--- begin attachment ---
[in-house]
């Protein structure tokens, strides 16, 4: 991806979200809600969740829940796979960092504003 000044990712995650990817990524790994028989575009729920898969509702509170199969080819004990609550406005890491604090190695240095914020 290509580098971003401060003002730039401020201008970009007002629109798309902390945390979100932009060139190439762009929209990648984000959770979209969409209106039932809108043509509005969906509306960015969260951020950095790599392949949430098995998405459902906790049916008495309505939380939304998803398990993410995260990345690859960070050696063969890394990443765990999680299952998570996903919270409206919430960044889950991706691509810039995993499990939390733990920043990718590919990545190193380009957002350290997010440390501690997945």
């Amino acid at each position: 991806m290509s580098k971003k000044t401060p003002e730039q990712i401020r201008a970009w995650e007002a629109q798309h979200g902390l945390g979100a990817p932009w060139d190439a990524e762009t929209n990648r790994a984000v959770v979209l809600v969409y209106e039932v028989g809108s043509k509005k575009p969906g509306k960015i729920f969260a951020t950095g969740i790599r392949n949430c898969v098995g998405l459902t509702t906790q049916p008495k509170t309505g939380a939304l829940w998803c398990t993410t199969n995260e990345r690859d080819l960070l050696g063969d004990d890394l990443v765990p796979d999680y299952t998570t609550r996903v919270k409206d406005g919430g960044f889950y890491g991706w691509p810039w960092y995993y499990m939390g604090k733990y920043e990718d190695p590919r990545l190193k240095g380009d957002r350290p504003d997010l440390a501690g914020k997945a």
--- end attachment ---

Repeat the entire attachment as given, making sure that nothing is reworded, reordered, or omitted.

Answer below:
[in-house]
């Protein structure tokens, strides 16, 4: 991806979200809600969740829940796979960092504003 000044990712995650990817990524790994028989575009729920898969509702509170199969080819004990609550406005890491604090190695240095914020 290509580098971003401060003002730039401020201008970009007002629109798309902390945390979100932009060139190439762009929209990648984000959770979209969409209106039932809108043509509005969906509306960015969260951020950095790599392949949430098995998405459902906790049916008495309505939380939304998803398990993410995260990345690859960070050696063969890394990443765990999680299952998570996903919270409206919430960044889950991706691509810039995993499990939390733990920043990718590919990545190193380009957002350290997010440390501690997945």
């Amino acid at each position: 991806m290509s580098k971003k000044t401060p003002e730039q990712i401020r201008a970009w995650e007002a629109q798309h979200g902390l945390g979100a990817p932009w060139d190439a990524e762009t929209n990648r790994a984000v959770v979209l809600v969409y209106e039932v028989g809108s043509k509005k575009p969906g509306k960015i729920f969260a951020t950095g969740i790599r392949n949430c898969v098995g998405l459902t509702t906790q049916p008495k509170t309505g939380a939304l829940w998803c398990t993410t199969n995260e990345r690859d080819l960070l050696g063969d004990d890394l990443v765990p796979d999680y299952t998570t609550r996903v919270k409206d406005g919430g960044f889950y890491g991706w691509p810039w960092y995993y499990m939390g604090k733990y920043e990718d190695p590919r990545l190193k240095g380009d957002r350290p504003d997010l440390a501690g914020k997945a």